Wednesday, September 25, 2013

Can Digital and Analog Mixing Consoles Still Co-exist?

Recently, I worked a sound gig where I had the chance to mix on a Yamaha LS9-32 digital mixer. This is only the 2nd kind of digital mixer I have worked with. I was working for a local sound company, Great Big Sound and the gig was an evening of rap artists performing. The owner of the Great Big Sound, Steve, gave me a crash course on the operation of the console before the gig.

The setup was fairly simple consisting of just 3 - wireless vocal mics, 1 - wired mic, and a stereo feed from a DJ mix. The 32 channel console was overkill for the small amount of inputs but, it had all the processing built-in allowing for an easier setup and no separate FOH rack required.

During the evening, I was learning as I mixed the show. After a couple of sets, I was starting to get the hang of how the mixer worked within the different mixing layers. I was using the onboard buttons, dials, and faders to control the mix. Usually, Steve would use this mixer wirelessly with his laptop computer. That way he never has to run any kind of snake cabling.

I was definitely aware of the positive things a digital mixer has and can do. While doing the mix, I discovered some shortcuts to allow me to make changes to the mix quickly and without using the laptop computer. I liked having the main controls onboard the console with mostly direct selection to them when required.

During the show, I did have some technical difficulties that were addressed quickly so that the show would go on. The big one was when the AC outlet went down where the mixer, wireless mic units and one power amp were plugged into. I moved the AC cable to another AC outlet and problem solved. I turn on the digital mixer again, let it reboot, and then I was back in business. That is probably the only thing I don't like about digital mixers. With an analog console, the power would come back on and no reboot required.

I am still very much a big fan of analog mixing consoles. For some projects, a simple, effective analog mixer is perfect for the job. I don't think analog consoles will go away anytime soon. For some sound engineers, analog is still the preferred mixer type to use. Easy to hookup the other components to and all the controls are easily accessible on the console. No menus and no mixing layers to use.

Also, the amount of analog mixing consoles for sale on the online classifieds is staggering. Right now, people are selling great analog consoles for a small fraction of their original purchase price. A number of the sound production companies are selling off their older inventory of analog consoles since most have changed over to digital mixers.With all the great deals out there online, you could put together an awesome, analog mix system for an inexpensive price compared to 10 or more years ago.

I know that the analog consoles always weigh more than the digital ones however, the larger analog consoles would make great additions to certain venues as installed mixers. Venues like bars, clubs, theatres, churches, home studio, rehearsal spaces, community centres, etc. Analog consoles are not dead yet!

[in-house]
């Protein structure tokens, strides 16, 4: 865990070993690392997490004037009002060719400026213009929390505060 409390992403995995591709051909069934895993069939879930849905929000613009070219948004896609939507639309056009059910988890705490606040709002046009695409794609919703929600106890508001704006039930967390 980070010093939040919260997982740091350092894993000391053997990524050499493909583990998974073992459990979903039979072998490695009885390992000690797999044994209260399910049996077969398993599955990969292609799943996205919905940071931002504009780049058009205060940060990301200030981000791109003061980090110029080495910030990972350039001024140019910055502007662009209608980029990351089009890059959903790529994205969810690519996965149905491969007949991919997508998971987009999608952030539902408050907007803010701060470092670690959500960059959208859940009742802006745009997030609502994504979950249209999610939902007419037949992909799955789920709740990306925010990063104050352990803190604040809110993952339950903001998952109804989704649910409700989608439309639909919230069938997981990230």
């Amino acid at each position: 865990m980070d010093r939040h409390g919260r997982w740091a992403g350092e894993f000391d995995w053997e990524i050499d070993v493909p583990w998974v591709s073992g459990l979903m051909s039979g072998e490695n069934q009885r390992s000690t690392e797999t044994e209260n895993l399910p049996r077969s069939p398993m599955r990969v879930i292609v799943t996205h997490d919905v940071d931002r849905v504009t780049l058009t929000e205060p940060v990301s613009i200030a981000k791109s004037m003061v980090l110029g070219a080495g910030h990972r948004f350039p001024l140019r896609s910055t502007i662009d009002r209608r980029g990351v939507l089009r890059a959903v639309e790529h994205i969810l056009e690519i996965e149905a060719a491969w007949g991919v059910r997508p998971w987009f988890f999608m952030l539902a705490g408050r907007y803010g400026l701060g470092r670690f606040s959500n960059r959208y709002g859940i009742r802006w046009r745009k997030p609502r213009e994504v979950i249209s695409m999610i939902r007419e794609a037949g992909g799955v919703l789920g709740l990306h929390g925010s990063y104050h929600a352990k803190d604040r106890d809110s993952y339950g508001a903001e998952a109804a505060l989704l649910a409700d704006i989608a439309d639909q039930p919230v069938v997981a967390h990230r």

Recently, I researched a new digital mixer, the Allen and Heath Qu-16. I watched some product videos about it, and I was quite impressed with the design, the operations, and the ease of use shown in the video segment. This particular mixer is a 19" rackmountable console with all the features built-in that would handle many different mixing scenarios effectively. Check out the video below for an overview of the new Allen and Heath Qu-16 Digital Mixer:



The Qu-16 has some optional gear that can work in tandem with the mixer itself. There is the mic input stage box that can connect to the Qu-16 via CAT5E cabling. No more need for a copper, snake cable. The Qu-16 is also compatible with the Allen and Heath ME personal monitor mixing system allowing performers to craft their own monitor mixes using a controller onstage. There are some really great features on the console. The cost of this mixer will be more than an equivalent analog console but, with all the processing built-in, you can leave the FOH rack at home.

In my opinion, I believe that both analog and digital mixers will co-exist together for a long time to come. Each type has its benefits and faults but, both accomplish the same results.

If you are not familiar with the Yamaha LS9-32 digital mixing console, here it is:



Here is an example of an analog console for sale at such a great price and it makes it harder to resist buying one of the older boards. This is the Yamaha MC2404II 24 channel, 4 buss, analog mixing console. The seller is asking only $250.00 (including the road case)! Not a bad deal consider the original sell price would have been likely $10000.00 or more when it was new.

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